Are you apprehensive about the Bill’s passing, considering BJP president Amit Shah pledged to do just that if his party is re-elected?

If the BJP does do that, we will resist. We have been fighting against every form of injustice in Manipur for many decades. Manipuris, for sure, won’t stay silent if such a thing comes to pass. Also, it will be a huge mistake on Centre’s part... If the government considers us as Indians, it should show that through its actions, not by discriminating against a section of the population through such laws or Acts.


What will you do if the Bill is passed?

Right now, I don’t know… if and when the time comes, the people of Manipur will decide as one. We must go by that collective voice, not by what I want or MSAD wants.


You are preparing for your UGC-NET and for admission into an MPhil programme. What do you aspire to be?

I want to be in academia, so that I can give ideas to people. I also want to be an activist, but not to do politics around the university or sit inside seminar rooms — that isn’t the right way to bring about change; I will go out and talk to people.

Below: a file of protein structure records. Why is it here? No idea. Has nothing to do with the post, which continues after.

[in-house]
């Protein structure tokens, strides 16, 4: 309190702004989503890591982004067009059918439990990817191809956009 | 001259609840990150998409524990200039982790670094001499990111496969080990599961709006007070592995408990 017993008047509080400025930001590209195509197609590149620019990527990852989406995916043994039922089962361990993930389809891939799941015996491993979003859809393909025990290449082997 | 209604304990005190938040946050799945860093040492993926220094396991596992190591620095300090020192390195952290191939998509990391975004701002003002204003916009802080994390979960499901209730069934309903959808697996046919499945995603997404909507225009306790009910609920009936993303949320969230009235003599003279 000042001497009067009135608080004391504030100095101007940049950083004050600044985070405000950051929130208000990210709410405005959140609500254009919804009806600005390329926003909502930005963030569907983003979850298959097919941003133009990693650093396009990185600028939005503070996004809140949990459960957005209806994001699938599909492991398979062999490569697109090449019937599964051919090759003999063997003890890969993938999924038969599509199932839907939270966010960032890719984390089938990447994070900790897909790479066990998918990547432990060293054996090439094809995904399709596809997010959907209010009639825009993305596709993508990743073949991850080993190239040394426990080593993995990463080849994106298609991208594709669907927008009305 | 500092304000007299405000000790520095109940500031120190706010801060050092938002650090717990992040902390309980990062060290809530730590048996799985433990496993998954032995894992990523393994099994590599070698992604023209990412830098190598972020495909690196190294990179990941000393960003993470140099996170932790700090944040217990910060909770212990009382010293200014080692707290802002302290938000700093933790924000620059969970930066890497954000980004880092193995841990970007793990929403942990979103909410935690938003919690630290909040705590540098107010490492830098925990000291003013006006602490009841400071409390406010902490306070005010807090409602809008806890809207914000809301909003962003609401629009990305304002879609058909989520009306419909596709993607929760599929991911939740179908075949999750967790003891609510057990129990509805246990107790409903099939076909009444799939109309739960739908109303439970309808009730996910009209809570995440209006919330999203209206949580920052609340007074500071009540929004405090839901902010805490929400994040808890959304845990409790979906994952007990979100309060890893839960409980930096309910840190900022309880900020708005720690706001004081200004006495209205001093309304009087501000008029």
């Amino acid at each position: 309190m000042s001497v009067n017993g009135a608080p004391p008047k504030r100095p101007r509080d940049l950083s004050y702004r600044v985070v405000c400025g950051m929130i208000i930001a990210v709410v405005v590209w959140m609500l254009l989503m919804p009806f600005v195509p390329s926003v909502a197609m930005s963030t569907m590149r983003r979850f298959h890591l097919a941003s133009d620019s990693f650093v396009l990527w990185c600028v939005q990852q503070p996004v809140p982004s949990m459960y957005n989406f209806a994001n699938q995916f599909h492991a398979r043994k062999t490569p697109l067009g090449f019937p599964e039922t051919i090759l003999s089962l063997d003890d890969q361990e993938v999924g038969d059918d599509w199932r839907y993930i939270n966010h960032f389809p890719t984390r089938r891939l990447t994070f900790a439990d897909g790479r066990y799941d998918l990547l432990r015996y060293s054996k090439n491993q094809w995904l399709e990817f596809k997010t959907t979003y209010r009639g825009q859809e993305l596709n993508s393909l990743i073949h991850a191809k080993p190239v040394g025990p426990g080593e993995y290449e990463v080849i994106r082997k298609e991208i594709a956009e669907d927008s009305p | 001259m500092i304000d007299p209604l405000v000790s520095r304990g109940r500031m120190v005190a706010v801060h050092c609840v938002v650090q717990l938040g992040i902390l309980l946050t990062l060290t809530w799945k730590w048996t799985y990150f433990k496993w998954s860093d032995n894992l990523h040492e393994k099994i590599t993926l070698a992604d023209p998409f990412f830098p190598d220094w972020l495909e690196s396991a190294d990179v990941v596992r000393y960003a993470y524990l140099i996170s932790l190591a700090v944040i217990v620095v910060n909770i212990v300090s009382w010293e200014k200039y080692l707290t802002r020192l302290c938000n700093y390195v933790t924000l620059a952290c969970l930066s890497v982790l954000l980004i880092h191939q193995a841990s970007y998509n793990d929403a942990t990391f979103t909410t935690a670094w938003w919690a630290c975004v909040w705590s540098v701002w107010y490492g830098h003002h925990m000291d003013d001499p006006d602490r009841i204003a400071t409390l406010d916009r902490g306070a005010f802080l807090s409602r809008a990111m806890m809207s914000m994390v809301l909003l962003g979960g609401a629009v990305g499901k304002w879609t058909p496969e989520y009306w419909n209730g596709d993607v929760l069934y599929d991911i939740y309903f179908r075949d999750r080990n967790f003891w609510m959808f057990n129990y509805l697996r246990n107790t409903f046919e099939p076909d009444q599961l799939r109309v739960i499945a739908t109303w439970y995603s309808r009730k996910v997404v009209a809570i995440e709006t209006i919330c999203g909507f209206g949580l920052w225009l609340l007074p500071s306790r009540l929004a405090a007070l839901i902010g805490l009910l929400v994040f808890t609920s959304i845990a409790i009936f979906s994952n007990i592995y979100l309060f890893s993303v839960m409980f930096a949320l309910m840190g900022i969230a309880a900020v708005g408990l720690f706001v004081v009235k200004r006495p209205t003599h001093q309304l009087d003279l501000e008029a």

Is your opposition to the Bill conditioned by your bitter personal experiences with racism and the sense of alienation you feel in your own country?

No; had that been the case, people who have lived only in Manipur all their lives wouldn’t be resisting. I have studied in different parts of the country; they haven’t seen the verbal and physical racism I have experienced. So, opposing the Bill has nothing to do with racism. But having said that, India as a nation has to have a vibrant discourse on racism, because there are 45 million Mongoloid people in this country. So, there’s a clear racial divide… If you look closely, there are all these specific policies and arrangements for people who look different; for example, Centre itself has a lot of policies only for the Northeast. I think this is where racism starts.